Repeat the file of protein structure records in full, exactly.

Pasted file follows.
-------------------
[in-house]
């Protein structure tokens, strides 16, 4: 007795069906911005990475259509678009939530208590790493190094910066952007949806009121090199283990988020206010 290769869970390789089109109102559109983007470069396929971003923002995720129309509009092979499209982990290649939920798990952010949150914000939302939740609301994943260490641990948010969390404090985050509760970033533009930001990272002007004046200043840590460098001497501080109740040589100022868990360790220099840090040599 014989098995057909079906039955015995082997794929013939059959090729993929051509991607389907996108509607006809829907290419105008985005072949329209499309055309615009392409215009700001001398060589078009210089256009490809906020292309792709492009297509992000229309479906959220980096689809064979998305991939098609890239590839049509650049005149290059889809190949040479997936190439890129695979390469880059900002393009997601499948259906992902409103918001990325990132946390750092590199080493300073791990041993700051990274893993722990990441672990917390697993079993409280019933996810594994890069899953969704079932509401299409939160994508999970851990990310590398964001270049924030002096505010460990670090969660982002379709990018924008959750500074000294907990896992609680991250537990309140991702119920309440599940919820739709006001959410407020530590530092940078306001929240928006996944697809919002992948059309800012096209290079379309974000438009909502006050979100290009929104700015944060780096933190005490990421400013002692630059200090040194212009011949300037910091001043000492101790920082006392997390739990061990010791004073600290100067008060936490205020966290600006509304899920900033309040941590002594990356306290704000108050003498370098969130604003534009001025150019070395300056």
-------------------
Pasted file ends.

[in-house]
């Protein structure tokens, strides 16, 4: 007795069906911005990475259509678009939530208590790493190094910066952007949806009121090199283990988020206010 290769869970390789089109109102559109983007470069396929971003923002995720129309509009092979499209982990290649939920798990952010949150914000939302939740609301994943260490641990948010969390404090985050509760970033533009930001990272002007004046200043840590460098001497501080109740040589100022868990360790220099840090040599 014989098995057909079906039955015995082997794929013939059959090729993929051509991607389907996108509607006809829907290419105008985005072949329209499309055309615009392409215009700001001398060589078009210089256009490809906020292309792709492009297509992000229309479906959220980096689809064979998305991939098609890239590839049509650049005149290059889809190949040479997936190439890129695979390469880059900002393009997601499948259906992902409103918001990325990132946390750092590199080493300073791990041993700051990274893993722990990441672990917390697993079993409280019933996810594994890069899953969704079932509401299409939160994508999970851990990310590398964001270049924030002096505010460990670090969660982002379709990018924008959750500074000294907990896992609680991250537990309140991702119920309440599940919820739709006001959410407020530590530092940078306001929240928006996944697809919002992948059309800012096209290079379309974000438009909502006050979100290009929104700015944060780096933190005490990421400013002692630059200090040194212009011949300037910091001043000492101790920082006392997390739990061990010791004073600290100067008060936490205020966290600006509304899920900033309040941590002594990356306290704000108050003498370098969130604003534009001025150019070395300056």